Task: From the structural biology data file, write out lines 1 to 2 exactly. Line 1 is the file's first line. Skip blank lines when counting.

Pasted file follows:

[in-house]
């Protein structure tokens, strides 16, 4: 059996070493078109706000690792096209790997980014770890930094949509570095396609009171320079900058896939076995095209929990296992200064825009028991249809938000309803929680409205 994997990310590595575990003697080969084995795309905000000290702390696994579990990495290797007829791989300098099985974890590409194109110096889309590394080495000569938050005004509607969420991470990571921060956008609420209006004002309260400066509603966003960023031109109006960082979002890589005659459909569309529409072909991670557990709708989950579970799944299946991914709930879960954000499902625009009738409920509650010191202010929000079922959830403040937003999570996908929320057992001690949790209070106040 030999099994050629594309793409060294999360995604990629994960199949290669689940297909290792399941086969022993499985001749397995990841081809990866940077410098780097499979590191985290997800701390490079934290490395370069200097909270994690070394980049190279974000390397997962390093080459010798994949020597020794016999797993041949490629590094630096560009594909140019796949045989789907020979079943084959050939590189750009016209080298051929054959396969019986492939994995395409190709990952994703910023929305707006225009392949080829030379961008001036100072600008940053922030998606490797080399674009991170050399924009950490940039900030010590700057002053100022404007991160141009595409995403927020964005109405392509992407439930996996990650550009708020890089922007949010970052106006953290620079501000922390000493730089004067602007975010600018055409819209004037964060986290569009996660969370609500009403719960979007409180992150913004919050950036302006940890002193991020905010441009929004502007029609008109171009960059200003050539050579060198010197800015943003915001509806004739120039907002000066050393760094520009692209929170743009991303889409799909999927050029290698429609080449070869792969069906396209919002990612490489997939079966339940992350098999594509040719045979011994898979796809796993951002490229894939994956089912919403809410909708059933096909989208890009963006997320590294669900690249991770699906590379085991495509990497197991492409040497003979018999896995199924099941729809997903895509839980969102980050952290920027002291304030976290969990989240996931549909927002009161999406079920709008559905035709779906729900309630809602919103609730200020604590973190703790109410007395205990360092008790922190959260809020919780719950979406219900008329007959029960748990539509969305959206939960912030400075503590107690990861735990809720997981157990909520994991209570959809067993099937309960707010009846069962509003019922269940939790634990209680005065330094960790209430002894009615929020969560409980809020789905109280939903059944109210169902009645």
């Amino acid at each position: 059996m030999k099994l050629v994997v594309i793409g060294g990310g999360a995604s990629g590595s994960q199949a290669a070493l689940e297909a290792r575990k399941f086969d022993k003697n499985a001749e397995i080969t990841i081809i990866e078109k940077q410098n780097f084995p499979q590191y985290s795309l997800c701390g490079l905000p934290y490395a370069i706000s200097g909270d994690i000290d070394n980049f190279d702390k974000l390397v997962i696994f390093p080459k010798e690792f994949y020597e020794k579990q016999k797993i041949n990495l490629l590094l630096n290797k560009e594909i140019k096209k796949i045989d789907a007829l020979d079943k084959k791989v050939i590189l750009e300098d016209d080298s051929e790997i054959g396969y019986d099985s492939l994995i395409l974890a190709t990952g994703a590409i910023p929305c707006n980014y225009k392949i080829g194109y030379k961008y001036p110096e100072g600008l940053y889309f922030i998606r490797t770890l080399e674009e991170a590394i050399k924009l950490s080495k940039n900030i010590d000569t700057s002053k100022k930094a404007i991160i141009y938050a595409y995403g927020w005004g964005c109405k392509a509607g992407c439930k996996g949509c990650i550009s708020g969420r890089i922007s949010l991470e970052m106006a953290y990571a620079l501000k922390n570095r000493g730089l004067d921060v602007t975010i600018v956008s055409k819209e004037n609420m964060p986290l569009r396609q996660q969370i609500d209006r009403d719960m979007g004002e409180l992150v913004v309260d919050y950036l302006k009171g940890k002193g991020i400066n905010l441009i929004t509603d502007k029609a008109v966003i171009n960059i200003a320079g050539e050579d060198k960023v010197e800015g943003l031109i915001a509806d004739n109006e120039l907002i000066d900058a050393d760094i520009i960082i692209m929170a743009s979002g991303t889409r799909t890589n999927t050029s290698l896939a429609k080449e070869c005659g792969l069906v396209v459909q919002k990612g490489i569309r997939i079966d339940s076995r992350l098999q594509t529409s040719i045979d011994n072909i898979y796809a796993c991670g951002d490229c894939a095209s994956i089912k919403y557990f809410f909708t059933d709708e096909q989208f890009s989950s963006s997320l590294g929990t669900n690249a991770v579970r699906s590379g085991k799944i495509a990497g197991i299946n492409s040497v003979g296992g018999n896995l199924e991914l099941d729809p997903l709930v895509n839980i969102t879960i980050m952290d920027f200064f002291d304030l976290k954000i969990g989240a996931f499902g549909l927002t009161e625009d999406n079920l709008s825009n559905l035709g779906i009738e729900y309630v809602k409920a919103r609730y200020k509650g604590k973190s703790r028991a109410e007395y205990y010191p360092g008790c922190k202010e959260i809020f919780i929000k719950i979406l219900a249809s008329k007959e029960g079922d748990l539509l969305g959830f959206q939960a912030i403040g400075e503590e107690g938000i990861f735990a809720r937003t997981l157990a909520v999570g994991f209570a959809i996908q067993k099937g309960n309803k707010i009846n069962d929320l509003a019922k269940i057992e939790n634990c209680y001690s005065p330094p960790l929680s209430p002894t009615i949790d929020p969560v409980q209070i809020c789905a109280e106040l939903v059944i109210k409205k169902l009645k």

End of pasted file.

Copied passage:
[in-house]
């Protein structure tokens, strides 16, 4: 059996070493078109706000690792096209790997980014770890930094949509570095396609009171320079900058896939076995095209929990296992200064825009028991249809938000309803929680409205 994997990310590595575990003697080969084995795309905000000290702390696994579990990495290797007829791989300098099985974890590409194109110096889309590394080495000569938050005004509607969420991470990571921060956008609420209006004002309260400066509603966003960023031109109006960082979002890589005659459909569309529409072909991670557990709708989950579970799944299946991914709930879960954000499902625009009738409920509650010191202010929000079922959830403040937003999570996908929320057992001690949790209070106040 030999099994050629594309793409060294999360995604990629994960199949290669689940297909290792399941086969022993499985001749397995990841081809990866940077410098780097499979590191985290997800701390490079934290490395370069200097909270994690070394980049190279974000390397997962390093080459010798994949020597020794016999797993041949490629590094630096560009594909140019796949045989789907020979079943084959050939590189750009016209080298051929054959396969019986492939994995395409190709990952994703910023929305707006225009392949080829030379961008001036100072600008940053922030998606490797080399674009991170050399924009950490940039900030010590700057002053100022404007991160141009595409995403927020964005109405392509992407439930996996990650550009708020890089922007949010970052106006953290620079501000922390000493730089004067602007975010600018055409819209004037964060986290569009996660969370609500009403719960979007409180992150913004919050950036302006940890002193991020905010441009929004502007029609008109171009960059200003050539050579060198010197800015943003915001509806004739120039907002000066050393760094520009692209929170743009991303889409799909999927050029290698429609080449070869792969069906396209919002990612490489997939079966339940992350098999594509040719045979011994898979796809796993951002490229894939994956089912919403809410909708059933096909989208890009963006997320590294669900690249991770699906590379085991495509990497197991492409040497003979018999896995199924099941729809997903895509839980969102980050952290920027002291304030976290969990989240996931549909927002009161999406079920709008559905035709779906729900309630809602919103609730200020604590973190703790109410007395205990360092008790922190959260809020919780719950979406219900008329007959029960748990539509969305959206939960912030400075503590107690990861735990809720997981157990909520994991209570959809067993099937309960707010009846069962509003019922269940939790634990209680005065330094960790209430002894009615929020969560409980809020789905109280939903059944109210169902009645």